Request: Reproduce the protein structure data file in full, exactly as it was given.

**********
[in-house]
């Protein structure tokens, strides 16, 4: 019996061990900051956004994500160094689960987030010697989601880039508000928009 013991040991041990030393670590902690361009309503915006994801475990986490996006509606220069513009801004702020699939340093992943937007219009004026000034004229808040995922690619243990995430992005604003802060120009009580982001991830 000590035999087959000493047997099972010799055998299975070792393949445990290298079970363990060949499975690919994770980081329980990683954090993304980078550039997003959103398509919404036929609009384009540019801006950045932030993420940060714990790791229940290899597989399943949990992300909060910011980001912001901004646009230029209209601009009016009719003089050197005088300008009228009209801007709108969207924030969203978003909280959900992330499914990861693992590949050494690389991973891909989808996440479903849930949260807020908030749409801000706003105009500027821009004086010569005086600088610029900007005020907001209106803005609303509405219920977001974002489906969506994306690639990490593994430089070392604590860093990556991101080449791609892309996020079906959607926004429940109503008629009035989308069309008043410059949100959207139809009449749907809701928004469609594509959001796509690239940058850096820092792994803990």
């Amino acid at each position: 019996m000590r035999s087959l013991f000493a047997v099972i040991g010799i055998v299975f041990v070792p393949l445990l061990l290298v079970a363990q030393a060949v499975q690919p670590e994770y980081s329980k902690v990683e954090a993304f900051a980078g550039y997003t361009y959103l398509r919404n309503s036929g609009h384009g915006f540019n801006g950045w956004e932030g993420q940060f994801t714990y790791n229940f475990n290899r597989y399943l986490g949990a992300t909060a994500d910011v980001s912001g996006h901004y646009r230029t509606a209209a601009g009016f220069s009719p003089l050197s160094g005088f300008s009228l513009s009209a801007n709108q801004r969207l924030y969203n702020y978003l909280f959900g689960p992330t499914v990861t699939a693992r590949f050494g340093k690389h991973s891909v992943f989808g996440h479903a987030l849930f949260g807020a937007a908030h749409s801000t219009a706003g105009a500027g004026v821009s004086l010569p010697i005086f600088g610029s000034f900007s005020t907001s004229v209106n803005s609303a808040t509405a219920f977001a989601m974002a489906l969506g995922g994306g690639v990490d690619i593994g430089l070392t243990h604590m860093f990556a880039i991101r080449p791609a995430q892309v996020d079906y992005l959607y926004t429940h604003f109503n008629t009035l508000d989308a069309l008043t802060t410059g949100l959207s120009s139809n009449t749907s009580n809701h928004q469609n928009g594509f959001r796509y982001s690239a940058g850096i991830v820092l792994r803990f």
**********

[in-house]
């Protein structure tokens, strides 16, 4: 019996061990900051956004994500160094689960987030010697989601880039508000928009 013991040991041990030393670590902690361009309503915006994801475990986490996006509606220069513009801004702020699939340093992943937007219009004026000034004229808040995922690619243990995430992005604003802060120009009580982001991830 000590035999087959000493047997099972010799055998299975070792393949445990290298079970363990060949499975690919994770980081329980990683954090993304980078550039997003959103398509919404036929609009384009540019801006950045932030993420940060714990790791229940290899597989399943949990992300909060910011980001912001901004646009230029209209601009009016009719003089050197005088300008009228009209801007709108969207924030969203978003909280959900992330499914990861693992590949050494690389991973891909989808996440479903849930949260807020908030749409801000706003105009500027821009004086010569005086600088610029900007005020907001209106803005609303509405219920977001974002489906969506994306690639990490593994430089070392604590860093990556991101080449791609892309996020079906959607926004429940109503008629009035989308069309008043410059949100959207139809009449749907809701928004469609594509959001796509690239940058850096820092792994803990």
């Amino acid at each position: 019996m000590r035999s087959l013991f000493a047997v099972i040991g010799i055998v299975f041990v070792p393949l445990l061990l290298v079970a363990q030393a060949v499975q690919p670590e994770y980081s329980k902690v990683e954090a993304f900051a980078g550039y997003t361009y959103l398509r919404n309503s036929g609009h384009g915006f540019n801006g950045w956004e932030g993420q940060f994801t714990y790791n229940f475990n290899r597989y399943l986490g949990a992300t909060a994500d910011v980001s912001g996006h901004y646009r230029t509606a209209a601009g009016f220069s009719p003089l050197s160094g005088f300008s009228l513009s009209a801007n709108q801004r969207l924030y969203n702020y978003l909280f959900g689960p992330t499914v990861t699939a693992r590949f050494g340093k690389h991973s891909v992943f989808g996440h479903a987030l849930f949260g807020a937007a908030h749409s801000t219009a706003g105009a500027g004026v821009s004086l010569p010697i005086f600088g610029s000034f900007s005020t907001s004229v209106n803005s609303a808040t509405a219920f977001a989601m974002a489906l969506g995922g994306g690639v990490d690619i593994g430089l070392t243990h604590m860093f990556a880039i991101r080449p791609a995430q892309v996020d079906y992005l959607y926004t429940h604003f109503n008629t009035l508000d989308a069309l008043t802060t410059g949100l959207s120009s139809n009449t749907s009580n809701h928004q469609n928009g594509f959001r796509y982001s690239a940058g850096i991830v820092l792994r803990f």